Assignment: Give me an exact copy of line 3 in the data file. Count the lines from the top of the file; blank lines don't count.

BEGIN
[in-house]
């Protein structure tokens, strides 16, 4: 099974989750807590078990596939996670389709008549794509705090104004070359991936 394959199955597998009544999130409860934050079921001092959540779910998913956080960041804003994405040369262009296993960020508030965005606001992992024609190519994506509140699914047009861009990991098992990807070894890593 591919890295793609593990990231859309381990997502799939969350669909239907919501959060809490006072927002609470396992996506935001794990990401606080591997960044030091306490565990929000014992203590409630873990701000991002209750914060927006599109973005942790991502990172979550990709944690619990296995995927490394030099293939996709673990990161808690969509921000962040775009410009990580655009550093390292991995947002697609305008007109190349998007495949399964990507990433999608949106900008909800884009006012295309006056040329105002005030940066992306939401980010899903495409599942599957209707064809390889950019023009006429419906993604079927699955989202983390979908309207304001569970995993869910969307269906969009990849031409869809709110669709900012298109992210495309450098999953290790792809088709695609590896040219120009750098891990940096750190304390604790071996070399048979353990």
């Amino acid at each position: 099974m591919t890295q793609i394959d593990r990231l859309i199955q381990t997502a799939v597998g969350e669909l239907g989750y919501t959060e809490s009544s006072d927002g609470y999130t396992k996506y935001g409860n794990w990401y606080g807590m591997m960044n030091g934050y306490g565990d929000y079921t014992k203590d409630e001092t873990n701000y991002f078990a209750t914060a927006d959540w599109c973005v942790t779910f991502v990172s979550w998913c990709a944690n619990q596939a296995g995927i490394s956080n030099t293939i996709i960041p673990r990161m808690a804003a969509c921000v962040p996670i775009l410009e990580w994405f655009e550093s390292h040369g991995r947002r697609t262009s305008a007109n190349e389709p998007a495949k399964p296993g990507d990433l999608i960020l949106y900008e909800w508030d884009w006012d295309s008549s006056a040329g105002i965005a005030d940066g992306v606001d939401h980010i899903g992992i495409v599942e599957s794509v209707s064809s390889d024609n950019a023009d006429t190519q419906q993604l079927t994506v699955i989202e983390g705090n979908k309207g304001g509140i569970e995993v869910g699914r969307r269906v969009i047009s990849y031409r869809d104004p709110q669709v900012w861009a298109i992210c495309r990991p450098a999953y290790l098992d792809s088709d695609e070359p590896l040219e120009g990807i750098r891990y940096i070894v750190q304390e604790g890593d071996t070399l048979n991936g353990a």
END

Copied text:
């Amino acid at each position: 099974m591919t890295q793609i394959d593990r990231l859309i199955q381990t997502a799939v597998g969350e669909l239907g989750y919501t959060e809490s009544s006072d927002g609470y999130t396992k996506y935001g409860n794990w990401y606080g807590m591997m960044n030091g934050y306490g565990d929000y079921t014992k203590d409630e001092t873990n701000y991002f078990a209750t914060a927006d959540w599109c973005v942790t779910f991502v990172s979550w998913c990709a944690n619990q596939a296995g995927i490394s956080n030099t293939i996709i960041p673990r990161m808690a804003a969509c921000v962040p996670i775009l410009e990580w994405f655009e550093s390292h040369g991995r947002r697609t262009s305008a007109n190349e389709p998007a495949k399964p296993g990507d990433l999608i960020l949106y900008e909800w508030d884009w006012d295309s008549s006056a040329g105002i965005a005030d940066g992306v606001d939401h980010i899903g992992i495409v599942e599957s794509v209707s064809s390889d024609n950019a023009d006429t190519q419906q993604l079927t994506v699955i989202e983390g705090n979908k309207g304001g509140i569970e995993v869910g699914r969307r269906v969009i047009s990849y031409r869809d104004p709110q669709v900012w861009a298109i992210c495309r990991p450098a999953y290790l098992d792809s088709d695609e070359p590896l040219e120009g990807i750098r891990y940096i070894v750190q304390e604790g890593d071996t070399l048979n991936g353990a």